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Kalahari San Bushmen

The Bushmen or San are the oldest known living race. Their ancestors can be traced back over 100 000 years ago, and were to be found throughout Southern and Eastern Africa. When exactly these earliest true humans began to behave like fully modern human beings is not certain, but what we do know is that by 75000 years ago, from the information hunted and gathered through extensive archaeological excavations, features of their lifestyles must have been fairly modern, in terms of certain defining characteristics of culture, including the use of language, ritual, symbolism, weapons and art.

They most definitely would have had a spoken language, and what we do know about modern Bushmen languages is that they are very complex, with up to 150 phonetics, and consist of a wide variety of clicking sounds. The Bushmen are masters at mimicking the behaviour and onomatopoeic sounds of the animals, insects, plants and various elements in their surroundings.

There can be no doubt that their language evolved over thousands of years listening to the sounds of animals galloping, thunder roaring, lightning crashing and stones flaking in the manufacturing of tools, water lapping, fire crackling, bees buzzing and Eland's knees clicking.The Bushmen ancestors from 75000 years ago also hunted with very sophisticated spears. Their weapons consisted of stone spearheads which were bi-facially flaked, serrated and leaf-shaped, tapering off to a point on both ends. These were then mounted on long wooden shafts and could effectively be used for bringing down large game animals, such as the now extinct giant buffalo, which weighed in excess of a ton. For butchering they made use of very sharp stone blades, a large parallel-sided cutting tool, the equivalent of a modern day knife.

In addition, within the ancient living sites occupied by these people, archaeologists have found thousands of pieces of red ochre, an iron oxide pigment still used to this day by cultures throughout the world as a cosmetic, for ritualistic, ceremonial, and also for artistic purposes. The pieces found in these caves and rock-overhangs come in a variety of different shades, from dull red to bright red, from reddish-brown right through to yellow. Of the pieces found, some of them show clear signs of being worked, such as being scraped or smoothed on the sides, possibly the result of being ground for powder or used as an ochre pencil directly on the rock surface.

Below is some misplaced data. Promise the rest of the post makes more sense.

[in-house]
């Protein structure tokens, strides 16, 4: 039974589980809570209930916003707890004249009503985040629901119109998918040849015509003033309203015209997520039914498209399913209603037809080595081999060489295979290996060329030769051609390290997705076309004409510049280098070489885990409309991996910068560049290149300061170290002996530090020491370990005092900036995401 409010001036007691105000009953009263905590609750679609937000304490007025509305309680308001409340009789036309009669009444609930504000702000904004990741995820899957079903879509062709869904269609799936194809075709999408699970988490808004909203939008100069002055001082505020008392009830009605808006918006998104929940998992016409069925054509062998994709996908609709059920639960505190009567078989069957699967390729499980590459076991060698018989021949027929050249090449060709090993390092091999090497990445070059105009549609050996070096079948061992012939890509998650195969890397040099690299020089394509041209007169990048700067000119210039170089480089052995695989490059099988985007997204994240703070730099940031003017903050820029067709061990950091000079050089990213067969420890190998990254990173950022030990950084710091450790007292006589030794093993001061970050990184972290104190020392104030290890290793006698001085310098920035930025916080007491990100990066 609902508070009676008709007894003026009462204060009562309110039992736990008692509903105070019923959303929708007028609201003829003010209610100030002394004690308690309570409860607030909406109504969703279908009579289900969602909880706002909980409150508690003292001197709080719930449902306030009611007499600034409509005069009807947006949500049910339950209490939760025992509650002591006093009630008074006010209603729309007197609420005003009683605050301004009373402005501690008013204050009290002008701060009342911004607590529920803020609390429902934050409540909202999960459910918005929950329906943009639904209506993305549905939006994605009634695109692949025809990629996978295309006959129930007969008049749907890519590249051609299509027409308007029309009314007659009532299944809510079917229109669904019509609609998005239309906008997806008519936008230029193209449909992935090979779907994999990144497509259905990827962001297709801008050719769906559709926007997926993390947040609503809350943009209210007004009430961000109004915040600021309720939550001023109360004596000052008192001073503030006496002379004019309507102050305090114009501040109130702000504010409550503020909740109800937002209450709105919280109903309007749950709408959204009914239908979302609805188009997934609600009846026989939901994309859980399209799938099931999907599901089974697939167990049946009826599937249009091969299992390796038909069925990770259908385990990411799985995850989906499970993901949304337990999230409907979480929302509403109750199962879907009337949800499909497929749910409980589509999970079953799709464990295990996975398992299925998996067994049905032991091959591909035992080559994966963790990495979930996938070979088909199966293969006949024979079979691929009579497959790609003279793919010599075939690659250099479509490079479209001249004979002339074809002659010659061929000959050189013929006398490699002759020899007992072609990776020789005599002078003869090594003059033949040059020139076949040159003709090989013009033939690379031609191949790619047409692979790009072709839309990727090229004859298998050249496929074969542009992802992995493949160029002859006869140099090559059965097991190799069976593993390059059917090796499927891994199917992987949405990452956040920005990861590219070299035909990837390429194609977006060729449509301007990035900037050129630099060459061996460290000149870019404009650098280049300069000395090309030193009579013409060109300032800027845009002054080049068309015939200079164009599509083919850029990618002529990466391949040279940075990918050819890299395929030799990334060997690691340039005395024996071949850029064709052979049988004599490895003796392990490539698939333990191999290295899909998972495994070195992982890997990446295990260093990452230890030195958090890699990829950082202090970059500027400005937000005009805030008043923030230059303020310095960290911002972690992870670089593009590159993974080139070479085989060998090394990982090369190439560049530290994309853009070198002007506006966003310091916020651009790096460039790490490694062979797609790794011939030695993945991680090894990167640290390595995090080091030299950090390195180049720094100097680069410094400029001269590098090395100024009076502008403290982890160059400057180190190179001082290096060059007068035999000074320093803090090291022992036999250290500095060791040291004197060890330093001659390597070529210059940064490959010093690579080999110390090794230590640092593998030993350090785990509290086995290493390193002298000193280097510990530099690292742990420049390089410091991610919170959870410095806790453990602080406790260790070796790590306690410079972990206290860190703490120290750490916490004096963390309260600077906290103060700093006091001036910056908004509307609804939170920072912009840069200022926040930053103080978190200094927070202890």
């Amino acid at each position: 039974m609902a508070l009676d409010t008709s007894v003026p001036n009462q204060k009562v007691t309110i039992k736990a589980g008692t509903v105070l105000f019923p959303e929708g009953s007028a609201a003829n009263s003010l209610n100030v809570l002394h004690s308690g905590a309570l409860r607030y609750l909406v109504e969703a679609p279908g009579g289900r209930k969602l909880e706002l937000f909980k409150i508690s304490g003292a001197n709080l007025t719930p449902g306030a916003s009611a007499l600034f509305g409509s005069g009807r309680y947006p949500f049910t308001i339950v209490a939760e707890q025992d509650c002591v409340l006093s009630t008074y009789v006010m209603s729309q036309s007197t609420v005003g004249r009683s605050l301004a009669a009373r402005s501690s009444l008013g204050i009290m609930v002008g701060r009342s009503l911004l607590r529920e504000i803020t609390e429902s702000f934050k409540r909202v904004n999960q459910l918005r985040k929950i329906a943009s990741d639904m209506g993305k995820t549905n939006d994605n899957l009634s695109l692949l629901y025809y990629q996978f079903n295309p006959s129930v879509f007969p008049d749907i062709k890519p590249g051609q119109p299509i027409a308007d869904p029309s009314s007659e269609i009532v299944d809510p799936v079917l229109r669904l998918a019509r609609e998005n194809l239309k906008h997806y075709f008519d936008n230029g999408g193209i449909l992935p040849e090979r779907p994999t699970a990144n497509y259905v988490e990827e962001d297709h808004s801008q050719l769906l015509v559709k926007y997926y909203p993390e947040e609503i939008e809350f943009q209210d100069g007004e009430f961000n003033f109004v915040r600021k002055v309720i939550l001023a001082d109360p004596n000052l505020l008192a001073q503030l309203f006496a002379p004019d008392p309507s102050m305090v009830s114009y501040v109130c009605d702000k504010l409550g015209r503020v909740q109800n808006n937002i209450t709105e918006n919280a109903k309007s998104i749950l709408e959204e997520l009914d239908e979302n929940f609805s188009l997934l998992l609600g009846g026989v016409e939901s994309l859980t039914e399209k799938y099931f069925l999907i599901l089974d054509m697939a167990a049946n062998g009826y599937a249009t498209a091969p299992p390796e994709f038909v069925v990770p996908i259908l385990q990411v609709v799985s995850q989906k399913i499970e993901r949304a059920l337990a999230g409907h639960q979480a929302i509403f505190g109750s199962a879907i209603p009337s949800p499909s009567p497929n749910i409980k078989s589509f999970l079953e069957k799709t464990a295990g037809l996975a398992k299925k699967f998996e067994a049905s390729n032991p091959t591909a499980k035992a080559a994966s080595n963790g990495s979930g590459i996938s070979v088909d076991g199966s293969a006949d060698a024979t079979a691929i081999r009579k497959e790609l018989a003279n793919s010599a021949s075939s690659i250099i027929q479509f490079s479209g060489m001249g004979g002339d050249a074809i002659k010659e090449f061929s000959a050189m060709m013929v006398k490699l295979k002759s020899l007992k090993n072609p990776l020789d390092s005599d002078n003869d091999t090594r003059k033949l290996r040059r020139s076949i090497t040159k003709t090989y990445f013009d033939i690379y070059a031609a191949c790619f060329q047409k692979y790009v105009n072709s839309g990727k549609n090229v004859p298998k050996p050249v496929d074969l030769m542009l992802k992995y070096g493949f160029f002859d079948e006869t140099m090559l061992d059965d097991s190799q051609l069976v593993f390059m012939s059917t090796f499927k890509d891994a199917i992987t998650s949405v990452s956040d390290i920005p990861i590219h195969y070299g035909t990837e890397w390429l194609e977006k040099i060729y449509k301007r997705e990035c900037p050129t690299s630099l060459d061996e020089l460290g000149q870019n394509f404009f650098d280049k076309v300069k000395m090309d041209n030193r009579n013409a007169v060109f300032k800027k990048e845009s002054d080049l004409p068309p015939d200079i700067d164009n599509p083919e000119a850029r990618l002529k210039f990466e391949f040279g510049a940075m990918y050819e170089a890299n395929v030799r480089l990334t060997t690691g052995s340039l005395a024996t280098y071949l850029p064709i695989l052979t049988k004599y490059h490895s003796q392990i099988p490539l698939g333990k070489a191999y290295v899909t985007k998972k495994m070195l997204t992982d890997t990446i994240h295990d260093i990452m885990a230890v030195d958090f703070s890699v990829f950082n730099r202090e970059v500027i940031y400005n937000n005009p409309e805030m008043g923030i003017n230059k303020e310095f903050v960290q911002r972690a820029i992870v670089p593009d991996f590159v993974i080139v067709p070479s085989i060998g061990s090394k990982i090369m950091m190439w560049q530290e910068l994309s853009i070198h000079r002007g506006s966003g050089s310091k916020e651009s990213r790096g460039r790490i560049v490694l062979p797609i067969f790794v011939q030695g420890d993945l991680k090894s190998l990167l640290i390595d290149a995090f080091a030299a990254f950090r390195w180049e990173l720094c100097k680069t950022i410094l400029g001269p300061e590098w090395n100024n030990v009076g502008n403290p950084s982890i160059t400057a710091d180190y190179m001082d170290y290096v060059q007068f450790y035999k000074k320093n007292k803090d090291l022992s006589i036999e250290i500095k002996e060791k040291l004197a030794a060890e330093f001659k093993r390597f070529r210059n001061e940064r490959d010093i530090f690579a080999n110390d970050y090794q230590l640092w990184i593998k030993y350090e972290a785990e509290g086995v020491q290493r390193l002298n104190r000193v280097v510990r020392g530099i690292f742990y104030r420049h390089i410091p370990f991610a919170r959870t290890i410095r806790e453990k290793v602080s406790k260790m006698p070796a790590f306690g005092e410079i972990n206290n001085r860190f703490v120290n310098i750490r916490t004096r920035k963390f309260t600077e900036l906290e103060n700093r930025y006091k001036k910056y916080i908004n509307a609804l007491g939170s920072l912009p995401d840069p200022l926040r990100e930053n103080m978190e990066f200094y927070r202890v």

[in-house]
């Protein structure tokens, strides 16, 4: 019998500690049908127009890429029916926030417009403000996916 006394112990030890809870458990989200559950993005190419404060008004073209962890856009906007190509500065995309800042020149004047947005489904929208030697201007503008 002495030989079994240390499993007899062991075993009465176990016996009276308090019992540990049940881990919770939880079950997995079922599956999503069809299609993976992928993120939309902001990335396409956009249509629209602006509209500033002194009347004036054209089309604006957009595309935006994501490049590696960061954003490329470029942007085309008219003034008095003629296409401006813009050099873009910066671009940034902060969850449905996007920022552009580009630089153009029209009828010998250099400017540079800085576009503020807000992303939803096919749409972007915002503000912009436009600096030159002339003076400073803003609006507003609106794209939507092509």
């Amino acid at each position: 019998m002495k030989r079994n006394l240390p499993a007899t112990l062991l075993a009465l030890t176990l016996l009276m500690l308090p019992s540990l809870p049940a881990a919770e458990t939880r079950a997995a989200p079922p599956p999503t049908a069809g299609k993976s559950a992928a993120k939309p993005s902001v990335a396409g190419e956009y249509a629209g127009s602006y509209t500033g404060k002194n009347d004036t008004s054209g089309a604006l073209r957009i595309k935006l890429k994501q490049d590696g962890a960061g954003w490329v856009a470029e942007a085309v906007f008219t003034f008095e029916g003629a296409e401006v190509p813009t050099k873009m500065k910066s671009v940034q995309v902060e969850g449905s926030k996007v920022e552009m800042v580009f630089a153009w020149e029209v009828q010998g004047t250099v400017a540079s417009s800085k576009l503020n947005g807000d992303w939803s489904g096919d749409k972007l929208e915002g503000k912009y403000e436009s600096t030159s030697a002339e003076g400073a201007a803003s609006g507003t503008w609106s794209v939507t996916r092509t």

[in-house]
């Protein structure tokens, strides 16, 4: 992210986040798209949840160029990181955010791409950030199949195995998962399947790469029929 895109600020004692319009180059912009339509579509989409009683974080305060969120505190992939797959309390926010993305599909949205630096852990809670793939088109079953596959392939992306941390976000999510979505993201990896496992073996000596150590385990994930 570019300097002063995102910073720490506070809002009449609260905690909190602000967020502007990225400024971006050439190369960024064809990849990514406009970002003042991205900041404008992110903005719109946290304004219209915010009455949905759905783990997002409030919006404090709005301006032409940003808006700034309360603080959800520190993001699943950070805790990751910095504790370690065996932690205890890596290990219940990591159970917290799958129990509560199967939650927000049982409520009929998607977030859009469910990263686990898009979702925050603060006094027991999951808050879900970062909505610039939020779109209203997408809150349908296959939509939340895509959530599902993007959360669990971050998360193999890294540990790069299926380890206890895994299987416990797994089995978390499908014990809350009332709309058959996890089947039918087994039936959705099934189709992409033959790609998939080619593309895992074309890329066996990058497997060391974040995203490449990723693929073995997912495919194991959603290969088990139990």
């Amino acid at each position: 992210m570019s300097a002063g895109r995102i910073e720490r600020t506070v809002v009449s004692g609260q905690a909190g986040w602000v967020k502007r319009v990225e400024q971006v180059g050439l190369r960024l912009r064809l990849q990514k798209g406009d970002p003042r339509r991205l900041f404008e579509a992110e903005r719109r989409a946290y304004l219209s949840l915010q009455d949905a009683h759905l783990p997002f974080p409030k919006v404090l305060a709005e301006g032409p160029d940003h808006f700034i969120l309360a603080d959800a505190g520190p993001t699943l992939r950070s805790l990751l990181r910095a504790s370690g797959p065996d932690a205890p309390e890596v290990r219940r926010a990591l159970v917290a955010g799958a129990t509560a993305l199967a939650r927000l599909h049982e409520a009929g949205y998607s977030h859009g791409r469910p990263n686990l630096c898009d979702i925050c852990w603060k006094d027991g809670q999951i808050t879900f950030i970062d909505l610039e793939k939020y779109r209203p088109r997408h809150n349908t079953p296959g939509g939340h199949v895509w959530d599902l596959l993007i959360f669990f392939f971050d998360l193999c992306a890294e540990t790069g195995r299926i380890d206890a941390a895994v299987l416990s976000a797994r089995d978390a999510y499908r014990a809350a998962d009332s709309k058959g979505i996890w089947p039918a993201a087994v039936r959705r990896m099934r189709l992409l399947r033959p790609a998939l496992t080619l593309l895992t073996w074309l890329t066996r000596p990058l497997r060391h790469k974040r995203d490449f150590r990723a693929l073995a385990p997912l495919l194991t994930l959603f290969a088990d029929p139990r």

Here we can see how these early humans were already preparing these pigments for ritualistic and artistic purposes. Any ochre sketching or drawings done on the rocks at this early stage of human development would certainly not have survived to this present day, as it is unlikely that they would have mixed binding agents such as fat or blood with their ochre pigments, as was done with nearly all known Bushmen art, resulting in the paintings lasting for hundreds or even thousands of years.

These early people would most likely have drawn directly on the rock surface, the result being that we now only have indirect evidence of art in the form of utilized pieces of ochre. So over thousands of years, the art form developed to include the use of multiple ingredients in the paint. But within the site of Blombos Cave in the Eastern Cape, archaeologists have discovered two pieces of ochre with engravings on them. These engravings consist of geometrical crosshatch designs and both have been dated to approximately 75000 years ago, making them the oldest known art on Earth.

This engraved form of art, plus the fact that they were collecting and processing ochre for ritualistic purposes, along with the fact that they were hunting with sophisticated spears and butchering the carcasses (of the animals) with very sharp blades, is clearly a sign of modern human behaviour, making the San a very ancient and wise race indeed.

These gentle, wise and humble people have a lot to teach us westerners about the way life used to be, balanced and harmonious, taking into account all those in your community and your environment, plants, animals and spirits alike, to live in peace, to share and to never to take more than you need.

We are so selfishly caught up in own struggles for self-gain that we have forgotten about our selfless place in our greater community. Look to the ancient ones for guidance, they have danced the song of life for longer than we can imagine, their rhythms mimic the cycles of nature in its universal wholeness and completeness.

Written by my friend Gary Trower
Camagu

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